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The Appeal Podcast: Prison Strikes Are the Front Line Against Mass Incarceration

With Appeal staff reporter Raven Rakia.

Photo illustration by Anagraph. Photo by Justin Merriman / Getty Images

The Appeal Podcast: Prison Strikes Are the Front Line Against Mass Incarceration

With Appeal staff reporter Raven Rakia.

This fall, thousands of incarcerated people in dozens of states went on strike to protest harsh and exploitative conditions in America’s prisons. Prisons, and the cruel conditions they foster, are often the last thing with which the public wants to be confronted. But incarcerated people throughout the country are using the only leverage they have—their personal labor—to force the issue. Our guest, Appeal staff reporter Raven Rakia, joins us to talk about these efforts and what the future holds for the prisoners’ rights movement. Read more of Raven Rakia’s prison strike coverage here and here.

The Appeal is available on iTunes and LibSyn RSS. You can also check us out on Twitter.


Adam Johnson: Hi welcome to The Appeal. I’m your host Adam Johnson. This is a podcast on criminal justice reform, abolition and everything in between. Remember, you can follow us on Twitter @TheAppealPod, you can follow us on Facebook at The Appeal Facebook page and you can always subscribe to us on iTunes. This fall, thousands of prisoners in dozens of states went on strike to protest harsh and exploitative conditions in America’s prisons. Prisons and the cruel conditions they foster are often the last thing the public wants to see much less debate, but incarcerated persons throughout the country using the only leverage they have in their personal labor are forcing the issue on the front burner of a country that would rather talk about anything else. Our guest, Appeal writer Raven Rakia, joins us to talk about these efforts and what the future holds for the prisoner rights movement.

[Begin Clip]

Raven Rakia: Labor conditions in general across the country in prisons it’s kind of twofold because on the one hand, some of them are very laborous and they’re used as punishment at times or retaliation, and on the other hand, some prisoners enjoy some work conditions because it means it can get them out of their cell. What organizers in prison have been trying to push in terms of their ideology and theory behind it, from what I’ve seen, is that the two choices aren’t really choices because people in prison only want to work because that means they get out of a cage. In that sense it’s still forced labor.

[End Clip]

Adam: Welcome to the show. Thank you so much for coming on.

Raven Rakia: Yeah. Thanks for having me.

Adam: So we’re going to talk about prison strikes today. Um, there was a massive prison strike a couple months ago from August 21st to September 9th. I want to talk about that and then I want to broaden the topic if you will, to broader prison conditions. Of late prison strikes have gotten, at least they appear to have gotten more frequent. Uh, we typically associate them with sixties, seventies uprisings, but they seem to have gotten more frequent. Can you talk about the organizing that’s been going on amongst prison reform and prison abolitionists and the prisoners themselves of late and what the, what the sort of primary instigator of this recent wave of strikes is?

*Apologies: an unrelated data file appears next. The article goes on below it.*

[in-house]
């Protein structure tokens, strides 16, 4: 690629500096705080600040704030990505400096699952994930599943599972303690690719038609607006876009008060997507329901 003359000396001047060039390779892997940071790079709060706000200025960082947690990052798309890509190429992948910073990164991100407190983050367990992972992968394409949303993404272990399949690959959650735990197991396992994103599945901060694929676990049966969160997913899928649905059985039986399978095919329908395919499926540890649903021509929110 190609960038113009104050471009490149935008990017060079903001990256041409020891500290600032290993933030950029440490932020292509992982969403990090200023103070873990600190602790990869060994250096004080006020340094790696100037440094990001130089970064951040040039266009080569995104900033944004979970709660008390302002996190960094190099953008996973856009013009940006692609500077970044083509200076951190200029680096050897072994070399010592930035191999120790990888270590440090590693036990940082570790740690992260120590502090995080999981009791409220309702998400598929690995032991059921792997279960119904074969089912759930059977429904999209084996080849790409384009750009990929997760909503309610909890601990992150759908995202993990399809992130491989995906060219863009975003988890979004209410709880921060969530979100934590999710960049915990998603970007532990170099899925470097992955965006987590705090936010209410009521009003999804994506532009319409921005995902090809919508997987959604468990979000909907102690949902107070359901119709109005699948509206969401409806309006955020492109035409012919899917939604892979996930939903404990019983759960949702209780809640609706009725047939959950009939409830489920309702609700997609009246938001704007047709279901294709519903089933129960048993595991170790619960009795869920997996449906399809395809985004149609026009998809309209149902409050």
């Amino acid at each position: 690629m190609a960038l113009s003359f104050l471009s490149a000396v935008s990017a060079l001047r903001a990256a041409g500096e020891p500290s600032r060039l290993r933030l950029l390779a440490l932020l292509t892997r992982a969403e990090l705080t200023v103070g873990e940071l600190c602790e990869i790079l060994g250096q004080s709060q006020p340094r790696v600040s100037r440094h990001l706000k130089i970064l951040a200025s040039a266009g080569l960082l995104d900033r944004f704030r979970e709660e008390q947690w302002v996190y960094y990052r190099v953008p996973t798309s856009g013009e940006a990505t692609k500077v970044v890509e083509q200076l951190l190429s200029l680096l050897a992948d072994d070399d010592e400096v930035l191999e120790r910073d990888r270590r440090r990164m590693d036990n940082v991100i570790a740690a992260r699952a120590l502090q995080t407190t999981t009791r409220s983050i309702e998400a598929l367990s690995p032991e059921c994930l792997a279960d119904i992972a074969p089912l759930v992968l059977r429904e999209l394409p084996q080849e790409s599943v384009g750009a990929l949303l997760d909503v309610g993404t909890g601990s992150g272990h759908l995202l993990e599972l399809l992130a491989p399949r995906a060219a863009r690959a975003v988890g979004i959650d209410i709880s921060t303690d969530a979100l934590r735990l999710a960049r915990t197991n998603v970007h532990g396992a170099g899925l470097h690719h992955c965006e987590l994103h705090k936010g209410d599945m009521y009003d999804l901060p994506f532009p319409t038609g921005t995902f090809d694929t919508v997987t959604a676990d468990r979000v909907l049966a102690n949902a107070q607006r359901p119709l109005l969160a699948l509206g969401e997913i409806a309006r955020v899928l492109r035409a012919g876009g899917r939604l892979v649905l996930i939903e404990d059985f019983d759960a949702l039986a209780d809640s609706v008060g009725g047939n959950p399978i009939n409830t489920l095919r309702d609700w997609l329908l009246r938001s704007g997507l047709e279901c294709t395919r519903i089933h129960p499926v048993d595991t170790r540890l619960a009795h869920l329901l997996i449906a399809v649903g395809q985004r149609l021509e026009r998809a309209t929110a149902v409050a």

Raven Rakia: Yeah, sure. So I think, uh, it’s important to, to quote what another journalist Victoria Law tweeted earlier, which is that prisoners are always organizing. So even though like now we see a lot, we’ve seen a lot of strikes and a lot of visible things, I think it’s important just to note that it’s pretty much throughout history prisoners have been organizing and they will continue to. So it’s just kind of difficult to put dates on things in terms of wave of prison strikes. But starting in 2010, I think we started seeing a lot more prison strikes. Um, and in 2010 there was the prison strike in Georgia where prisoners in multiple prisons in Georgia decided to, uh, do a work strike and they refused to go to work and several prisoners were punished for it. Eventually correction officers were indicted on beating an inmate who had organized the prison strike and they beat him pretty badly. He had a lot of physical health issues after that. So I think that was when at least I started noticing prison strikes in terms of in the recent years and then since then we’ve seen like organizations like IWOC [Incarcerated Workers Organizing Committee], Anarchist Black Cross and plenty of others, The Ordinary People Society and other organizations that with people outside the prison who are then organizing and communicating with people inside the prisons. And of course IWOC also includes union members in prisons as well. And so we’ve seen like multiple prisons strikes. There was also like the California hunger strike in 2013, um, which was organized by multiple abolitionist and reform groups in California working with people inside to get over 30,000 prisoners to hunger strike. And that was probably one of the largest, if not the largest prison strikes we’ve seen. And then, um, recently, like in 2016, and the recent one in August, have been more like national prison strikes, prisoners organizing in different states with each other, which is kind of incredible to see happen. So yeah, that’s a little bit of the background.